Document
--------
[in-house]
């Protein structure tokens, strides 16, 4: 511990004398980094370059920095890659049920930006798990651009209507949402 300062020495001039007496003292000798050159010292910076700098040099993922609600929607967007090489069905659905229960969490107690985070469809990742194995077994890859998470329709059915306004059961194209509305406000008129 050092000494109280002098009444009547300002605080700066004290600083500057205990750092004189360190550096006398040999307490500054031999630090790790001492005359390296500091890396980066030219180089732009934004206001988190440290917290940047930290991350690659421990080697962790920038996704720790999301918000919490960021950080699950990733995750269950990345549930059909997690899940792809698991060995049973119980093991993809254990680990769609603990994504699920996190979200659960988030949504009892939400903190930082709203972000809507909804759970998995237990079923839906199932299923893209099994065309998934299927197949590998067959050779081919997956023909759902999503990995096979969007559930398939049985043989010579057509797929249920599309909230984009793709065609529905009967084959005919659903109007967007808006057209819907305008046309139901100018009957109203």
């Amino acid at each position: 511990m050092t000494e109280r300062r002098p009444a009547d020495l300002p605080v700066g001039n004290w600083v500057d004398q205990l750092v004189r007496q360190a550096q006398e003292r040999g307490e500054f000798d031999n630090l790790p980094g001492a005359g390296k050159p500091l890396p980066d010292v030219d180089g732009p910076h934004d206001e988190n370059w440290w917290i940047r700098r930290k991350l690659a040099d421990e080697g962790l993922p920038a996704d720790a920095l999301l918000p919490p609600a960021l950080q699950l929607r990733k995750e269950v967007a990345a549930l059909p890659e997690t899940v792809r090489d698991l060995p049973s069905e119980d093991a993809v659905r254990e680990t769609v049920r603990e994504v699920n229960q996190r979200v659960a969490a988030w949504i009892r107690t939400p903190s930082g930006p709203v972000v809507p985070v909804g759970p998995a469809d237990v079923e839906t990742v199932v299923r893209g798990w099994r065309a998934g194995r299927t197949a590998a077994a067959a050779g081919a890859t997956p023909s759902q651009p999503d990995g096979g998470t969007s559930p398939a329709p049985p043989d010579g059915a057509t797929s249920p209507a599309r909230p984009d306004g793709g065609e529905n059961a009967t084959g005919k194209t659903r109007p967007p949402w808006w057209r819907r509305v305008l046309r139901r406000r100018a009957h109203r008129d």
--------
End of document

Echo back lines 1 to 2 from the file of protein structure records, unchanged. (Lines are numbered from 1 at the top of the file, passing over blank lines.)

[in-house]
């Protein structure tokens, strides 16, 4: 511990004398980094370059920095890659049920930006798990651009209507949402 300062020495001039007496003292000798050159010292910076700098040099993922609600929607967007090489069905659905229960969490107690985070469809990742194995077994890859998470329709059915306004059961194209509305406000008129 050092000494109280002098009444009547300002605080700066004290600083500057205990750092004189360190550096006398040999307490500054031999630090790790001492005359390296500091890396980066030219180089732009934004206001988190440290917290940047930290991350690659421990080697962790920038996704720790999301918000919490960021950080699950990733995750269950990345549930059909997690899940792809698991060995049973119980093991993809254990680990769609603990994504699920996190979200659960988030949504009892939400903190930082709203972000809507909804759970998995237990079923839906199932299923893209099994065309998934299927197949590998067959050779081919997956023909759902999503990995096979969007559930398939049985043989010579057509797929249920599309909230984009793709065609529905009967084959005919659903109007967007808006057209819907305008046309139901100018009957109203």